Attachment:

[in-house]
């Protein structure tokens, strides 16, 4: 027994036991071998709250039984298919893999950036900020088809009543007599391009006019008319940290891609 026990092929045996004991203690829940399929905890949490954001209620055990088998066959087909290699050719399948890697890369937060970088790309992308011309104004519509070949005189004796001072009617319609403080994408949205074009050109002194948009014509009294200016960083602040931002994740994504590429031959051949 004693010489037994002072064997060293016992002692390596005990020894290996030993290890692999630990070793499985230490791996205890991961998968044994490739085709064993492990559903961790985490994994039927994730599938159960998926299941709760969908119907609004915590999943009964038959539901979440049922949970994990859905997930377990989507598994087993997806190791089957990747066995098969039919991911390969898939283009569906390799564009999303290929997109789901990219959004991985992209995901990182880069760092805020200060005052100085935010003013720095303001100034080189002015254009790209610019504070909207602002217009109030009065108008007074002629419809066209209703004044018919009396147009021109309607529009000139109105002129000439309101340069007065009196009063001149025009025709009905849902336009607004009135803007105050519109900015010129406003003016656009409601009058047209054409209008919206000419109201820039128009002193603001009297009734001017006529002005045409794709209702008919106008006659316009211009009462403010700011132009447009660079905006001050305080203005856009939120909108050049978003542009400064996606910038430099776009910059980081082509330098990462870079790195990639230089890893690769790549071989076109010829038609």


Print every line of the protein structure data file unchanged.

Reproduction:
[in-house]
């Protein structure tokens, strides 16, 4: 027994036991071998709250039984298919893999950036900020088809009543007599391009006019008319940290891609 026990092929045996004991203690829940399929905890949490954001209620055990088998066959087909290699050719399948890697890369937060970088790309992308011309104004519509070949005189004796001072009617319609403080994408949205074009050109002194948009014509009294200016960083602040931002994740994504590429031959051949 004693010489037994002072064997060293016992002692390596005990020894290996030993290890692999630990070793499985230490791996205890991961998968044994490739085709064993492990559903961790985490994994039927994730599938159960998926299941709760969908119907609004915590999943009964038959539901979440049922949970994990859905997930377990989507598994087993997806190791089957990747066995098969039919991911390969898939283009569906390799564009999303290929997109789901990219959004991985992209995901990182880069760092805020200060005052100085935010003013720095303001100034080189002015254009790209610019504070909207602002217009109030009065108008007074002629419809066209209703004044018919009396147009021109309607529009000139109105002129000439309101340069007065009196009063001149025009025709009905849902336009607004009135803007105050519109900015010129406003003016656009409601009058047209054409209008919206000419109201820039128009002193603001009297009734001017006529002005045409794709209702008919106008006659316009211009009462403010700011132009447009660079905006001050305080203005856009939120909108050049978003542009400064996606910038430099776009910059980081082509330098990462870079790195990639230089890893690769790549071989076109010829038609």